Jay Bhattacharya, MD, PhD
Potential Conflicts of Interest: None disclosed.
Requests for Single Reprints: Jay Bhattacharya, MD, PhD, Center for Health Policy and Center for Primary Care and Outcomes Research, Stanford University, 117 Encina Commons, Stanford, CA 94305-6019; e-mail, firstname.lastname@example.org.
Bhattacharya J.; Insuring the Near-Elderly: How Much Would Medicare Save?. Ann Intern Med. 2009;151:816-817. doi: 10.7326/0000605-200912010-00158
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Published: Ann Intern Med. 2009;151(11):816-817.
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A key idea in the great health reform debate of 2009 is that uninsurance and the high costs of medical care are linked. Covering uninsured patients will improve their health over time, goes the claim, which in turn will offset some of the costs of providing insurance to these patients. This is almost certainly true; the debate is over the magnitude of the offset savings. In their provocative article in this issue, McWilliams and colleagues (1) estimated the size of the offset by using the concrete example of the link between uninsurance among near-elderly adults and future Medicare expenditures. Their work addresses a problem of great policy and scientific interest. The strength of this link matters in the policy setting because the high cost of health reform is a central impediment to legislative action, and it matters in the scientific setting because establishing the link between uninsurance and health in a statistically meaningful way has been difficult. The only randomized experiment on the topic—the RAND Health Insurance Experiment—found that even after 5 years, mortality rates and overall health status were essentially the same for people assigned free insurance as for people assigned much less generous insurance (2).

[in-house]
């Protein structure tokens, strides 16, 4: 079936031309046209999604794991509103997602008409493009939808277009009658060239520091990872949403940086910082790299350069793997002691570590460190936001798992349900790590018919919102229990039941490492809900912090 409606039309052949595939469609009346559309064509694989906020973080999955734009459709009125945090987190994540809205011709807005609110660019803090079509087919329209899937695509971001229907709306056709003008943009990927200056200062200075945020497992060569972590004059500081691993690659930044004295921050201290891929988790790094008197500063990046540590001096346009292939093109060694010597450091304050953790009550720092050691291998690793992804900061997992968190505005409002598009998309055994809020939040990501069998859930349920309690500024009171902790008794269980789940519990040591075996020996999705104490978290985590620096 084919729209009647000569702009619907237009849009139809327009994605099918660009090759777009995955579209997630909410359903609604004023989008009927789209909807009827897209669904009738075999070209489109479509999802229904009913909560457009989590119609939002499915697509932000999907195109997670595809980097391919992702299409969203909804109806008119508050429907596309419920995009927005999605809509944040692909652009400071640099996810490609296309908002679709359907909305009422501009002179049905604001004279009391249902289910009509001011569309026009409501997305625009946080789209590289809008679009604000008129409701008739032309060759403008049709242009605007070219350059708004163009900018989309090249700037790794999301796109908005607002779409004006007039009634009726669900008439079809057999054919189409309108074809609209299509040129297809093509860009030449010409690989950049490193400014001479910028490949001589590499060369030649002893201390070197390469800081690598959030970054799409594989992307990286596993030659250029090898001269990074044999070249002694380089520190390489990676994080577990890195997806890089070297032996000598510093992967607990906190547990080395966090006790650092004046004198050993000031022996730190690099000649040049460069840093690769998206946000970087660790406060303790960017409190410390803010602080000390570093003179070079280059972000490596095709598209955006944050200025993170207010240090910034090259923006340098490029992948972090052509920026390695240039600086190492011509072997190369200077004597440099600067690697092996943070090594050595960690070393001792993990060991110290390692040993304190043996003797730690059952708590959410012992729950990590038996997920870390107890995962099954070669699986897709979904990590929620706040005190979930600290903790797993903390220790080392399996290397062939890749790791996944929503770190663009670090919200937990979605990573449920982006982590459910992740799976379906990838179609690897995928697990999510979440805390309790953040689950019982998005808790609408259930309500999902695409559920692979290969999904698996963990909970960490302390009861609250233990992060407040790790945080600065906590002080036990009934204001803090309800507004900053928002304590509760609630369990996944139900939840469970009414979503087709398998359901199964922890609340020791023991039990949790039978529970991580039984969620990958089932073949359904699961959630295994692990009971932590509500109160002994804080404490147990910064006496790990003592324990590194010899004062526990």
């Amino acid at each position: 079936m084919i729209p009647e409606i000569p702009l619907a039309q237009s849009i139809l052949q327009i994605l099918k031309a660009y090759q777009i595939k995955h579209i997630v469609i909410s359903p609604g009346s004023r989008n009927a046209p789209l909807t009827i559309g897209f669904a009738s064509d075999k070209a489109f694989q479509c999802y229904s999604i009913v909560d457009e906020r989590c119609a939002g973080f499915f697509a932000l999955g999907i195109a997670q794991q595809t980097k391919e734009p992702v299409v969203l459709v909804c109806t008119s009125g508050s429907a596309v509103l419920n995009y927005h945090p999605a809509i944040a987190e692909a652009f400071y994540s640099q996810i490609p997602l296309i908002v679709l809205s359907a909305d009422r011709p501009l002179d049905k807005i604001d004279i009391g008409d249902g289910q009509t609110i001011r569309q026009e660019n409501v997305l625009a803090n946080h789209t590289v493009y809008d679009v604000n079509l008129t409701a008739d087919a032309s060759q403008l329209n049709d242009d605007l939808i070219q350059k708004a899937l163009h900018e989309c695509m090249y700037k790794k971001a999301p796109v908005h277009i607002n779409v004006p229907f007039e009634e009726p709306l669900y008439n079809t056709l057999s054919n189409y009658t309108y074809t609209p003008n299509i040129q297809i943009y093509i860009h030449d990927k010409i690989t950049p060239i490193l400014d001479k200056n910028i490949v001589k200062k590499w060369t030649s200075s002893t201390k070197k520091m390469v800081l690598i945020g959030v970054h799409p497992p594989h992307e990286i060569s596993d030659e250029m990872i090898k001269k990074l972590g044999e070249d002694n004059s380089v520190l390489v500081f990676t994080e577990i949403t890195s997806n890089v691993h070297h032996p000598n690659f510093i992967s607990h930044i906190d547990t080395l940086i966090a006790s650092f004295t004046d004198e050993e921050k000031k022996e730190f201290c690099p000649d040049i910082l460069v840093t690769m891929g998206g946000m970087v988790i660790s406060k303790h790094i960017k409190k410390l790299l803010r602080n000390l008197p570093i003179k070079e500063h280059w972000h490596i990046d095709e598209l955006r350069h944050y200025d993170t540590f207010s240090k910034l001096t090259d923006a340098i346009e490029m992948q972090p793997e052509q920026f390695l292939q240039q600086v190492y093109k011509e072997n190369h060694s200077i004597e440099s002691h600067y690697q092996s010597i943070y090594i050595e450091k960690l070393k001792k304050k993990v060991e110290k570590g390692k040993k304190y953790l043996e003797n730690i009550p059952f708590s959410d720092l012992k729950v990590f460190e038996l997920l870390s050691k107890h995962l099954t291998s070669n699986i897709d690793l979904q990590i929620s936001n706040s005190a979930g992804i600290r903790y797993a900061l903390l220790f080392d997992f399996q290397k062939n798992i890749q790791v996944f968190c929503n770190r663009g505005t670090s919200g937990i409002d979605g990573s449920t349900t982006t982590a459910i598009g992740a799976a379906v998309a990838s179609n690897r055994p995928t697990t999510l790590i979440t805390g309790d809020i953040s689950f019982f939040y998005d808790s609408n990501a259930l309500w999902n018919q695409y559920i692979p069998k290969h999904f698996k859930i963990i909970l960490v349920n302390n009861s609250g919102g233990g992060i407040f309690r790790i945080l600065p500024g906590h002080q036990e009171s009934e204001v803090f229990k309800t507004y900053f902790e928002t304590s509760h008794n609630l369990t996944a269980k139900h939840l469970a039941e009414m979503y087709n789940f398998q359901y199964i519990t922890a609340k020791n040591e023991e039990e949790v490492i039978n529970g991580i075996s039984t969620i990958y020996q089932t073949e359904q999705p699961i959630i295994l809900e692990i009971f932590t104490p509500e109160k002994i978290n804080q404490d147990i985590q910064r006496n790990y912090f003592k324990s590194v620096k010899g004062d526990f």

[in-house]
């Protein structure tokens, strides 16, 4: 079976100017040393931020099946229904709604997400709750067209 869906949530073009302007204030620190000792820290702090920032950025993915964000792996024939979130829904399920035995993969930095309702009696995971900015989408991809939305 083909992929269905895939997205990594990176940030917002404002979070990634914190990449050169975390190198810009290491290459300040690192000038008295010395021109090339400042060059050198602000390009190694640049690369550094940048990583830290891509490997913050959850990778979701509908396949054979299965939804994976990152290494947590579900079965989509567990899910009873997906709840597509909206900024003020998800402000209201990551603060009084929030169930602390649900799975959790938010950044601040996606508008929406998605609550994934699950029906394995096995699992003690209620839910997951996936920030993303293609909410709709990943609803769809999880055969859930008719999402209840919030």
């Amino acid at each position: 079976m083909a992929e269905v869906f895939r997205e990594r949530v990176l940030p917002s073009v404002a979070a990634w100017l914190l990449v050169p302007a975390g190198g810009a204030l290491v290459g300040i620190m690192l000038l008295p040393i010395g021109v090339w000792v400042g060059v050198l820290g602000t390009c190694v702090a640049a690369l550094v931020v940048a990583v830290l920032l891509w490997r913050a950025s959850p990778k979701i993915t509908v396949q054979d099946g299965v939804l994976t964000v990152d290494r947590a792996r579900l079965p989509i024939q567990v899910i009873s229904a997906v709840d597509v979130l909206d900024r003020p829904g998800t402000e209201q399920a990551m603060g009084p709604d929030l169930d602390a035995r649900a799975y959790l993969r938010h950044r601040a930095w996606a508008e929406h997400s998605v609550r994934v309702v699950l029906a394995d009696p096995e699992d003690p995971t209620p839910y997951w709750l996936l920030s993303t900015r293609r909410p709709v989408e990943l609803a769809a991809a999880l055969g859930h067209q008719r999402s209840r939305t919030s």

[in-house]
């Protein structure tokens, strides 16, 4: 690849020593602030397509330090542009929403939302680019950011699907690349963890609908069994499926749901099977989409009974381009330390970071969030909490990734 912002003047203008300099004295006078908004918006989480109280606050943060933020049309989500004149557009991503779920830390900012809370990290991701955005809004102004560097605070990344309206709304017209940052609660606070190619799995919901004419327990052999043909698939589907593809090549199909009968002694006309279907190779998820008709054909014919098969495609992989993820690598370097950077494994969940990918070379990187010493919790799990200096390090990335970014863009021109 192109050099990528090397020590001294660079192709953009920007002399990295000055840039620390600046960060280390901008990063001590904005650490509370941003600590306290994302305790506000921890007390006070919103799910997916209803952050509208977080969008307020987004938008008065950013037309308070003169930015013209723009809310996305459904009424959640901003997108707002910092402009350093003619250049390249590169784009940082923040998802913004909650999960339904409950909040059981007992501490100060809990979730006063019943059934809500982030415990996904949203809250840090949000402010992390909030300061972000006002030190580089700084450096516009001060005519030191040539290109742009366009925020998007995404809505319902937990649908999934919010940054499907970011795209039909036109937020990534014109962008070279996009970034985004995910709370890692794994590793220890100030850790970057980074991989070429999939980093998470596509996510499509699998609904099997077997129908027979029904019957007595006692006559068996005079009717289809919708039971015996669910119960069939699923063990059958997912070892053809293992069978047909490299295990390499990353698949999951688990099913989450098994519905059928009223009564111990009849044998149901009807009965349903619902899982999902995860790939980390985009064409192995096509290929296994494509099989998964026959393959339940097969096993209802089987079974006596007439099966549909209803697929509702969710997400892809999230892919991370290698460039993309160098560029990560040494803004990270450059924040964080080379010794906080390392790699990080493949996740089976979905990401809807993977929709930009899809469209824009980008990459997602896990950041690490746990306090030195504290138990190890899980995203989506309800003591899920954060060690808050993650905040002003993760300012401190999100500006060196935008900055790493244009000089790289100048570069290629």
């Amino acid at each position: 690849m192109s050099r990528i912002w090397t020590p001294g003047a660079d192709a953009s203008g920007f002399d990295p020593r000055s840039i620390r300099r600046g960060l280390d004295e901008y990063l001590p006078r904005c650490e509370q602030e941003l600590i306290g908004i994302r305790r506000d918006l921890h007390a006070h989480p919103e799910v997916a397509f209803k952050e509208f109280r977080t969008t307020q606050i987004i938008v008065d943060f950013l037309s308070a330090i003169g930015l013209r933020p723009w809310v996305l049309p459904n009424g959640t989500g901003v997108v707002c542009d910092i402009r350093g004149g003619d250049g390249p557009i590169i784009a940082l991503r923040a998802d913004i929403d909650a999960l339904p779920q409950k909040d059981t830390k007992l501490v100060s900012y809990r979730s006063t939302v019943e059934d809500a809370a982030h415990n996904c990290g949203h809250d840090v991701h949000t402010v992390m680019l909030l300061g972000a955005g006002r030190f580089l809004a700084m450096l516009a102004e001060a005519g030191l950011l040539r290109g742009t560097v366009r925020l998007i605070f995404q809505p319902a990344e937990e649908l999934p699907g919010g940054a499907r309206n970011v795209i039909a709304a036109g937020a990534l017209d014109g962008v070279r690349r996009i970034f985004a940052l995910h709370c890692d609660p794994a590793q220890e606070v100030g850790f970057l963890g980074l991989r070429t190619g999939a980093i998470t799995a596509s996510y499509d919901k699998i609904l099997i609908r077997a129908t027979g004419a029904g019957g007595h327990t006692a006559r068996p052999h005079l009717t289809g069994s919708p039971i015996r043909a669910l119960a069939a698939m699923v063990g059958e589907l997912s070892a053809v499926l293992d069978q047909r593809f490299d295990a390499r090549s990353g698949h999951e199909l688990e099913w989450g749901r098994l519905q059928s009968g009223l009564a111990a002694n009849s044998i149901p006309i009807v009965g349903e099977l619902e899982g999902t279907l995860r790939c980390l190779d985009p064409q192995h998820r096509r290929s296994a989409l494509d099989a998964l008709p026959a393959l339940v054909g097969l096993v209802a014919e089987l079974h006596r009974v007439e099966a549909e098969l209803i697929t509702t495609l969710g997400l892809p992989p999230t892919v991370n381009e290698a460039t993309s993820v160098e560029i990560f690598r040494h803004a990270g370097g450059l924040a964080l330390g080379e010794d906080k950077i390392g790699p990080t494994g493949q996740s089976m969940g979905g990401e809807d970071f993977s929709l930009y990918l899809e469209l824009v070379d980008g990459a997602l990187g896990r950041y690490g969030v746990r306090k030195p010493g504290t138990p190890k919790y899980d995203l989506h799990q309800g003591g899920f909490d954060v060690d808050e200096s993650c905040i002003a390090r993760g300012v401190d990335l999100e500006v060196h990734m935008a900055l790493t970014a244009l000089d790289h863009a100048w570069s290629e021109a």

McWilliams and colleagues analyzed data from the Health and Retirement Study (HRS) survey, a longitudinal panel data set sponsored by the National Institute on Aging (1). They compared health care use and spending after age 65 years by a group of Americans who did not have health insurance before age 65 years with that of a group of Americans who were continuously insured. They found that the previously uninsured adults spent a mean of $1023 more in the first year after they enter Medicare at age 65 years. These differences in medical expenditures between uninsured and insured adults are larger for people with diabetes, heart disease, or arthritis diagnosed by age 67 years.
At this point, the authors address their key question: What if all people who were continuously uninsured before age 65 years had been continuously insured? They adopt the straightforward assumption that any differences in Medicare expenditures after age 65 years between previously uninsured and insured adults that were not accounted for by an extensive set of personal and health characteristics were attributable to the lack of insurance. Under this assumption, they calculate that providing insurance to uninsured near-elderly adults would result in $98 billion of savings (in present value terms) for Medicare in the first decade after that group becomes eligible for Medicare.
How confident can we be in these results? This calculation rests on the assumption that personal characteristics recorded in the HRS data account for all of the differences between the continuously insured and continuously uninsured groups that might affect their utilization after they become eligible for Medicare. The authors recognize that this assumption is unlikely to be true, and they take steps to address it. They adopt a statistical weighting technique designed to balance the observed characteristics of the insured and uninsured survey participants. However, their technique can only adjust for the characteristics measured in their data and cannot make up for the fact that insurance status is not randomly assigned.